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27 November 2015, 13:29 | Updated: 27 November 2015, 13:30
Rangers chairman Dave King has announced the club will repay the £5million loan owed to Mike Ashley.
The boardroom chief received a loud ovation as he broke the news at the club's annual general meeting in Glasgow on Friday.
The South Africa-based businessman revealed he and five of his fellow directors have vowed to provide the funds to reimburse Sports Direct owner Ashley.
King told around 1,000 shareholders at the Clyde Auditorium: "At the board meeting which we finished in the early hours of last evening, the board made a decision to reverse our previous position regarding the Sports Direct loan.
"I previously felt that loan was something the club was entitled to and shouldn't be repaid. But with the ongoing situation with Sports Direct a decision was made last night that we would endeavour to repay the loan as long as we could raise the funds to do so.
"I'm delighted that once again with the commitment the investors are giving to this club, it took me just one hour to make phone calls and myself, Douglas Park, George Letham, George Taylor, Paul Murray and John Bennett (gave a) commitment for the £5million and we will be advising Sports Direct today we will be repaying that loan.''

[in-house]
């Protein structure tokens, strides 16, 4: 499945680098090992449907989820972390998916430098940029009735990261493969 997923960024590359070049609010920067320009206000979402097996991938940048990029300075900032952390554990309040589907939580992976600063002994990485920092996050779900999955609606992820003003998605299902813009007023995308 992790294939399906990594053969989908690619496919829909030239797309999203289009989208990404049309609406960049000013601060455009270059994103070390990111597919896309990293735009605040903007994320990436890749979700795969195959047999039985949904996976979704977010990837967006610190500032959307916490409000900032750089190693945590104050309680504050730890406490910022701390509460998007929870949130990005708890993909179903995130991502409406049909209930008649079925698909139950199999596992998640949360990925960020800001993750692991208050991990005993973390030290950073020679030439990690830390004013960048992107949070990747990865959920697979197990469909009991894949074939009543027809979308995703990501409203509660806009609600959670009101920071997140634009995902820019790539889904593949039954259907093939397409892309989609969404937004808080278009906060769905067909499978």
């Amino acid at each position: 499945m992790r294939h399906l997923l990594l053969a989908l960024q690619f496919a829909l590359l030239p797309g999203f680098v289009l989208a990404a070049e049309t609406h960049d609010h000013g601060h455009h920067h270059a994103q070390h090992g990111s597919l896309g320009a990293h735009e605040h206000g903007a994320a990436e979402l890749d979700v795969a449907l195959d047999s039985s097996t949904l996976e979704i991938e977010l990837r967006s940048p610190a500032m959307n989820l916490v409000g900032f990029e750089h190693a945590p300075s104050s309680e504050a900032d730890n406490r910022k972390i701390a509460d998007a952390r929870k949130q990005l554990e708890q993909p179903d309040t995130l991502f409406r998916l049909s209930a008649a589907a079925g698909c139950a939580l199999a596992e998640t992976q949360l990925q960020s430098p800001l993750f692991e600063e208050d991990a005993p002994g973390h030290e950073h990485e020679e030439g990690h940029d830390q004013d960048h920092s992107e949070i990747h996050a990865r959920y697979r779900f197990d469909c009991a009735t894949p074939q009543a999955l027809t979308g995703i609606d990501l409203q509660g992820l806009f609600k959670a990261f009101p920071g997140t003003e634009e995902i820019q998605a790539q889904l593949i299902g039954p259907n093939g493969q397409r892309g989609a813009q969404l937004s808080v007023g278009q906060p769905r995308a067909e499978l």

Ashley gave the money to a previous Rangers board in January, which included his right-hand men Derek Llambias and Barry Leach.
As part of the terms, the billionaire businessman was able to take security on a number of Rangers assets, including the club's Murray Park training ground and its trademarks.
However, after seizing power in March, King insisted he would not give the money back unless Ashley renegotiated the retail deal his firm struck with former Rangers chief executive Charles Green in 2012. Rangers have received £300,000 from that agreement in the last three years.
Ashley, who owns a nine per cent stake in Rangers, has previously taken out an order preventing King from revealing details of Rangers' commercial deals with Sports Direct. That meant King was forced to avoid a range of questions from shareholders as Friday's AGM got under way.
Ashley took the club back to court this week as he successfully applied for an interim interdict that blocked a vote which would have stripped the Newcastle United owner of his voting rights. King had sought the measure in an attempt to protect the club from further punishment for breaching the Scottish Football Association's dual-ownership rules.
The AGM was a more peaceful affair than the two previous meetings which saw supporters protest against the former directors.
Current club secretary James Blair apologised to shareholders as the rows with Ashley rumble on.
"We're sorry this has occurred,'' Blair told the meeting. "It would be nice to hold a meeting without events such as this and the company would like to apologise to all shareholders for the inconvenience.''